Anheuser to recycle some of its empties?

Was the world really that much of a different place in December 2009 when compared with today?

The reason I ask is that back in December 2009, Anheuser-Busch InBev, the Belgian brewing multinational, sold its central European brewing activities, including Staropramen, a Prague-based beer manufacturer, to CVC Capital Partners for a reported US$2.3bn.

This morning, Anheuser-Busch InBev, amongst other, as yet unnamed, brewers, is being named as a possible buyer for Staropramen, thus providing a potential exit for CVC and, according to the reports, valuing Staropramen at around US$3bn. As I am sure you can imagine, no one from anywhere is officially providing any comment on the accuracy of the story. But it does beg the question as to why dispose of an asset in the first place if it’s going to cost you even more to buy it back some three years later?

However, when you look a little deeper at the other breweries that Anheuser-Busch has been linked with over the last few years compared with what the company has actually acquired, it would appear that on the face of it Anheuser is named as a possible buyer for every brewer that comes up for sale. Whereas the reality is that Anheuser has been pretty quiet on the acquisitions front, more often preferring to dispose of its assets. The company has completed only two acquisitions, but been the seller on five occasions, since the company’s formation as a result of InBev acquiring Anheuser Busch back in 2008 for US$52bn.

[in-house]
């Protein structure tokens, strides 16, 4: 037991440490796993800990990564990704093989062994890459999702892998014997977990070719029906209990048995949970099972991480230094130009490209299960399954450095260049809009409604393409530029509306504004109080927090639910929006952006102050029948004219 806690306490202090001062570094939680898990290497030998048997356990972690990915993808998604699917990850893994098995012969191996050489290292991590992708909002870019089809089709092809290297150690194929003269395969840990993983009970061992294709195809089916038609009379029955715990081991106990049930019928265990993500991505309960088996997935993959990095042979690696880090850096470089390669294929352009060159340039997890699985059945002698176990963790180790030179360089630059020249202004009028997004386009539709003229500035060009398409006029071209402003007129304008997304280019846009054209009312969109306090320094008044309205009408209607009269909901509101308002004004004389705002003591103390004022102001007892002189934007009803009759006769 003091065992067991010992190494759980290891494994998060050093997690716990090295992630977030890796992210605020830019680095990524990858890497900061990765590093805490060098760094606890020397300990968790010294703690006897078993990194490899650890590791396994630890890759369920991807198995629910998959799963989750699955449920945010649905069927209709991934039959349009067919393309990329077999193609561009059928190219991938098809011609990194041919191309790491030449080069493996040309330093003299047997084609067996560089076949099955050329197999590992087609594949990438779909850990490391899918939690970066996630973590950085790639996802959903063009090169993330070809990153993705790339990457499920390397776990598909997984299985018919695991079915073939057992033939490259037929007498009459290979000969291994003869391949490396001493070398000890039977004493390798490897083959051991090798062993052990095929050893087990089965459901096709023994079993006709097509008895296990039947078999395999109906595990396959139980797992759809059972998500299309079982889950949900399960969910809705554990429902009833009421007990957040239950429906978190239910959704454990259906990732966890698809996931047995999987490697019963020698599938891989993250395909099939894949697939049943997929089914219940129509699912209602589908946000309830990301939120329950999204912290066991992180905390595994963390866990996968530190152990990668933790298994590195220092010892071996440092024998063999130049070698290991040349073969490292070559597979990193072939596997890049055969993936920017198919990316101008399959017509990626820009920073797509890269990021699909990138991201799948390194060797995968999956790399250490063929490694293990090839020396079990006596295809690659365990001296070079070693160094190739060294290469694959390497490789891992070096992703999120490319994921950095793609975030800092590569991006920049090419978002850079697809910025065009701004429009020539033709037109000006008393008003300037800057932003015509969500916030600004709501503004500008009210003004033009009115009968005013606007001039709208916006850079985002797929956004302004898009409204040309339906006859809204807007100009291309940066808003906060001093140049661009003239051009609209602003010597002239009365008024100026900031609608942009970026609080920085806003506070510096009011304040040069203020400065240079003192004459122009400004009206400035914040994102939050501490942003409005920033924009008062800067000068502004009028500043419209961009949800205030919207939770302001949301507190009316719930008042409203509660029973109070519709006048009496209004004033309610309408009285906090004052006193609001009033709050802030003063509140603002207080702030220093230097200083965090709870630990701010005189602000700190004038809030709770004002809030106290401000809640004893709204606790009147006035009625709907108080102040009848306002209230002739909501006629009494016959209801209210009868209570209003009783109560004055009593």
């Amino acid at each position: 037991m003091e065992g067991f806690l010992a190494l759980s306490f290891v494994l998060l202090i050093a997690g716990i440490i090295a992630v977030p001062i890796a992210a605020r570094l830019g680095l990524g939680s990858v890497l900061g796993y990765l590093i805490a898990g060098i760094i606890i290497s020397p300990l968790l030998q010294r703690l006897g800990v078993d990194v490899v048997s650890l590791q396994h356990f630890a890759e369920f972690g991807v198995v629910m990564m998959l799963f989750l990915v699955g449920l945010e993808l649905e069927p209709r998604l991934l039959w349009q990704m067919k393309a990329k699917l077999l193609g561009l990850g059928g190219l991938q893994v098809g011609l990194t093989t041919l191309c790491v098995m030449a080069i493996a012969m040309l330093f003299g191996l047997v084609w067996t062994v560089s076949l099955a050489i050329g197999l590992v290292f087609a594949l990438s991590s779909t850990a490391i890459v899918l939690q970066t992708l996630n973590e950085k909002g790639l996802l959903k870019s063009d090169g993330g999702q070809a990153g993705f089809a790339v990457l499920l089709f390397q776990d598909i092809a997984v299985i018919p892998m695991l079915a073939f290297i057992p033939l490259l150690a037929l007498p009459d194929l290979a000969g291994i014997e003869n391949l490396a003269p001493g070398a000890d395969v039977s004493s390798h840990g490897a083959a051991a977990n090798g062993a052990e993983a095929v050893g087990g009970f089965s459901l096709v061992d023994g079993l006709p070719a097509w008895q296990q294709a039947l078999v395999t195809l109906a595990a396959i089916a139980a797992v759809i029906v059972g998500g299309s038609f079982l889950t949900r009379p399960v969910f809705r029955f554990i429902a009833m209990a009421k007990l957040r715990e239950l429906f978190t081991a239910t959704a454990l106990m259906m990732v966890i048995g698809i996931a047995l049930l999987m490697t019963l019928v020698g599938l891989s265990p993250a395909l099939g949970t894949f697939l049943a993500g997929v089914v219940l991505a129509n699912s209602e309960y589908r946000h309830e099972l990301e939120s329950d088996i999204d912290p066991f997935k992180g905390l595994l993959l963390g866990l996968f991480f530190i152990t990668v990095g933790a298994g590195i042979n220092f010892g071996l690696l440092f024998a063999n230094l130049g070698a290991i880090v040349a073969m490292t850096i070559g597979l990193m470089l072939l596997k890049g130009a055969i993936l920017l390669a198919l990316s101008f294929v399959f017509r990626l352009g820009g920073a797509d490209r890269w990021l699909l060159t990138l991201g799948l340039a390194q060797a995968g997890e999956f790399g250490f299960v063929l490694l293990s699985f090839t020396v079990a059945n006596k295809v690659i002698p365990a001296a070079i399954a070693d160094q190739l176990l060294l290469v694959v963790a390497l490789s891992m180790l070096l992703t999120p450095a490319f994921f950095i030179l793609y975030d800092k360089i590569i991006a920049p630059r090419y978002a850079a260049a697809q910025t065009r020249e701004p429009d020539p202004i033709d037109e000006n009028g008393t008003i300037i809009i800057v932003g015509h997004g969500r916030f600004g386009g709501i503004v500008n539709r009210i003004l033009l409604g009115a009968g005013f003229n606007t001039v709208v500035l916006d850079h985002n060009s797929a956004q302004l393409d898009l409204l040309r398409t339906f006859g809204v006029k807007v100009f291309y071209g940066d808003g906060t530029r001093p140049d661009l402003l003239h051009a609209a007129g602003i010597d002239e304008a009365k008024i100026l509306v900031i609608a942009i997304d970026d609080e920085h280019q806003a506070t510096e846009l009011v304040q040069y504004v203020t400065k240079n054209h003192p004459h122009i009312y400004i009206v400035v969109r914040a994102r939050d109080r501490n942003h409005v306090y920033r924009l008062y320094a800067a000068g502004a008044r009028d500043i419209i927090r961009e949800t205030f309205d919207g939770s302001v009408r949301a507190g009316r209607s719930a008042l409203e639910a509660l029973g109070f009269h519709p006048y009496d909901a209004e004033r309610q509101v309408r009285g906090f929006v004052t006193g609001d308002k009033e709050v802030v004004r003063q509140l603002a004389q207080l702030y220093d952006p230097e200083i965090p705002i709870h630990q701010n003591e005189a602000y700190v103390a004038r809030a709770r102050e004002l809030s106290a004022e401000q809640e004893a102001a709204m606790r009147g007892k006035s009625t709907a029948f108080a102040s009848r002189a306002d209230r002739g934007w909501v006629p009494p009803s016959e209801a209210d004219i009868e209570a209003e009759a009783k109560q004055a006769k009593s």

So perhaps beer goggles are affecting who is being viewed as a possible suitor for Staropramen?

Filed under: dealmaking, drinks, brands